The University of Notre Dame has finished the construction of two new watersheds at the Notre Dame Linked Experimental Ecosystem Facility (ND-LEEF), which will expand the capacity of the research facility. The construction of the new watersheds began September 2019, but paused from January 2020 until August 1, 2020, to account for the eagle breeding season.
“From the impact of engineered materials in water systems, to using environmental DNA (eDNA) to monitor invasive and endangered species in an ecosystem, ND-LEEF has the ability to support a variety of environmental research programs,” said Diogo Bolster, professor of civil and environmental engineering and earth sciences and associate director of the Environmental Change Initiative (ND-ECI). “We are so grateful to our donors Jim and JoAnne Morrison, who also previously contributed the Morrison Family Pavilion at ND-LEEF. Having this additional capacity is essential to support the research of both Notre Dame and external users.”
The new watersheds are nearly identical copies of the other two watersheds on site, consisting of interconnected ponds, streams, and wetlands. However, a new valve structure will allow for five additional flow options for how the water may move through these new watershed systems. This allows researchers to have more options for the water flow systems they may want to mimic for various experiments, and will also allow for more simultaneous research and increased scientific replication of field settings. All watersheds on site can link or separate the pond, stream, and wetland ecosystems to control how each ecosystem flows from one to another.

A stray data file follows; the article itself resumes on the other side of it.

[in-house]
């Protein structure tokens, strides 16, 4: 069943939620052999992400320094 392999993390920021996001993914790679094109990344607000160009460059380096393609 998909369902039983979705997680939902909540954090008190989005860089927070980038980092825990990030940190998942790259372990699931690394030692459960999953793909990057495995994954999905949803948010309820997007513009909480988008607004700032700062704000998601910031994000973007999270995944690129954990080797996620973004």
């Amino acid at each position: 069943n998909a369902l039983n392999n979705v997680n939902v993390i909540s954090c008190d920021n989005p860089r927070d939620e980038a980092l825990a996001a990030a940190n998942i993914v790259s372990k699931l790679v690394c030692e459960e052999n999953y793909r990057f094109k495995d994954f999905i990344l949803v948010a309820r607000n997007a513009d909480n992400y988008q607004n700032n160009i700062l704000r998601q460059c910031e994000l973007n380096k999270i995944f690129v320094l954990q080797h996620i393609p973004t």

The watershed construction was shifted approximately 300 feet east of the initially planned location to minimize disturbance to the nesting location of the bald eagles that return to ND-LEEF each spring. Now that construction is complete, the new watersheds will be put into use for a U.S. Department of Defense-sponsored project investigating the dynamics of eDNA in flowing waters, led by ND-ECI Director and Galla Professor Jennifer Tank.
ND-LEEF is a globally unique research facility, supported by the ND-ECI, that houses engineered experimental watersheds, each consisting of an interconnected pond, stream, and wetland. Scientists use ND-LEEF to conduct experiments in a field-like setting but in a more controlled environment than one can find in nature. Each experimental watershed is roughly the length and width of a football field and located five miles north of campus on six acres of land within St. Patrick’s County Park.
Brett Peters / ND-LEEF Assistant Director
Environmental Change Initiative / University of Notre Dame
email@example.com / +1.574.367.7621
environmentalchange.nd.edu / @NDLEEF
About Notre Dame Research:
The University of Notre Dame is a private research and teaching university inspired by its Catholic mission. Located in South Bend, Indiana, its researchers are advancing human understanding through research, scholarship, education, and creative endeavor in order to be a repository for knowledge and a powerful means for doing good in the world. For more information, please see research.nd.edu or @UNDResearch.
Originally published by environmentalchange.nd.edu on September 21, 2020.at